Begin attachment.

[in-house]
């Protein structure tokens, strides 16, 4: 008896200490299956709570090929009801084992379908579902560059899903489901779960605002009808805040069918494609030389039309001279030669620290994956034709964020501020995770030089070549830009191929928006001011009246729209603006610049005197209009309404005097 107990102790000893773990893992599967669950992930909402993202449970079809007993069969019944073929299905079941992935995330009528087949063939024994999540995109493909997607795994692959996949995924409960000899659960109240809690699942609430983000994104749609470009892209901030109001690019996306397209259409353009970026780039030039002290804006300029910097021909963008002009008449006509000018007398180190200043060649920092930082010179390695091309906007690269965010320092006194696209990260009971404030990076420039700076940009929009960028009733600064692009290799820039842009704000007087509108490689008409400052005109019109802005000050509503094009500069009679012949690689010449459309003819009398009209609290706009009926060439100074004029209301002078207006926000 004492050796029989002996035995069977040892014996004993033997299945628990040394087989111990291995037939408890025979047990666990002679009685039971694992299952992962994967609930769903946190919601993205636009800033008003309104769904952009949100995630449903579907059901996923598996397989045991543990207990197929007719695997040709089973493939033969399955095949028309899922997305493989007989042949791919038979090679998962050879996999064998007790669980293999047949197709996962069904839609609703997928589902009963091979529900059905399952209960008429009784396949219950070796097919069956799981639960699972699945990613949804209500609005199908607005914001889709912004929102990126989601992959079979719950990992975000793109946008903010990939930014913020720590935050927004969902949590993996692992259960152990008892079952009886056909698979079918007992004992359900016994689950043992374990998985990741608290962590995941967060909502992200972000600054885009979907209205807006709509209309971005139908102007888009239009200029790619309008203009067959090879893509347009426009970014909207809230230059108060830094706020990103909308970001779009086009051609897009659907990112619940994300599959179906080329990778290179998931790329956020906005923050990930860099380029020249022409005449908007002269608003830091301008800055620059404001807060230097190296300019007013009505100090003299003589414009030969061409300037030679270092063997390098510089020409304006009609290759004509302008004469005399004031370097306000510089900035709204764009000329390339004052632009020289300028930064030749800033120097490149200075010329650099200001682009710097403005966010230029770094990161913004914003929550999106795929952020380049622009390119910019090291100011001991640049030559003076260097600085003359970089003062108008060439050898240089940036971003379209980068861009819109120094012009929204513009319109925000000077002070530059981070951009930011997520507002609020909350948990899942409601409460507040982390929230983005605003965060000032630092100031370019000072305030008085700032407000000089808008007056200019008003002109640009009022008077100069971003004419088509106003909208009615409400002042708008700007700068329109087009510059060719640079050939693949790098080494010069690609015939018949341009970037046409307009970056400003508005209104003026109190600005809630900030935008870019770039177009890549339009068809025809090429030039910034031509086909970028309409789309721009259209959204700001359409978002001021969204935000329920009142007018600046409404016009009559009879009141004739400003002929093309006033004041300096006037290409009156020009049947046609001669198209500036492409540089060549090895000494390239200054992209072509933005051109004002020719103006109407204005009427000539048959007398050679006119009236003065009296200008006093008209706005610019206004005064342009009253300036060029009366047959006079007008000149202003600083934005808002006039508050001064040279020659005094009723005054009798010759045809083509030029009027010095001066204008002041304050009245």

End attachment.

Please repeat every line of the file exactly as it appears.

[in-house]
């Protein structure tokens, strides 16, 4: 008896200490299956709570090929009801084992379908579902560059899903489901779960605002009808805040069918494609030389039309001279030669620290994956034709964020501020995770030089070549830009191929928006001011009246729209603006610049005197209009309404005097 107990102790000893773990893992599967669950992930909402993202449970079809007993069969019944073929299905079941992935995330009528087949063939024994999540995109493909997607795994692959996949995924409960000899659960109240809690699942609430983000994104749609470009892209901030109001690019996306397209259409353009970026780039030039002290804006300029910097021909963008002009008449006509000018007398180190200043060649920092930082010179390695091309906007690269965010320092006194696209990260009971404030990076420039700076940009929009960028009733600064692009290799820039842009704000007087509108490689008409400052005109019109802005000050509503094009500069009679012949690689010449459309003819009398009209609290706009009926060439100074004029209301002078207006926000 004492050796029989002996035995069977040892014996004993033997299945628990040394087989111990291995037939408890025979047990666990002679009685039971694992299952992962994967609930769903946190919601993205636009800033008003309104769904952009949100995630449903579907059901996923598996397989045991543990207990197929007719695997040709089973493939033969399955095949028309899922997305493989007989042949791919038979090679998962050879996999064998007790669980293999047949197709996962069904839609609703997928589902009963091979529900059905399952209960008429009784396949219950070796097919069956799981639960699972699945990613949804209500609005199908607005914001889709912004929102990126989601992959079979719950990992975000793109946008903010990939930014913020720590935050927004969902949590993996692992259960152990008892079952009886056909698979079918007992004992359900016994689950043992374990998985990741608290962590995941967060909502992200972000600054885009979907209205807006709509209309971005139908102007888009239009200029790619309008203009067959090879893509347009426009970014909207809230230059108060830094706020990103909308970001779009086009051609897009659907990112619940994300599959179906080329990778290179998931790329956020906005923050990930860099380029020249022409005449908007002269608003830091301008800055620059404001807060230097190296300019007013009505100090003299003589414009030969061409300037030679270092063997390098510089020409304006009609290759004509302008004469005399004031370097306000510089900035709204764009000329390339004052632009020289300028930064030749800033120097490149200075010329650099200001682009710097403005966010230029770094990161913004914003929550999106795929952020380049622009390119910019090291100011001991640049030559003076260097600085003359970089003062108008060439050898240089940036971003379209980068861009819109120094012009929204513009319109925000000077002070530059981070951009930011997520507002609020909350948990899942409601409460507040982390929230983005605003965060000032630092100031370019000072305030008085700032407000000089808008007056200019008003002109640009009022008077100069971003004419088509106003909208009615409400002042708008700007700068329109087009510059060719640079050939693949790098080494010069690609015939018949341009970037046409307009970056400003508005209104003026109190600005809630900030935008870019770039177009890549339009068809025809090429030039910034031509086909970028309409789309721009259209959204700001359409978002001021969204935000329920009142007018600046409404016009009559009879009141004739400003002929093309006033004041300096006037290409009156020009049947046609001669198209500036492409540089060549090895000494390239200054992209072509933005051109004002020719103006109407204005009427000539048959007398050679006119009236003065009296200008006093008209706005610019206004005064342009009253300036060029009366047959006079007008000149202003600083934005808002006039508050001064040279020659005094009723005054009798010759045809083509030029009027010095001066204008002041304050009245």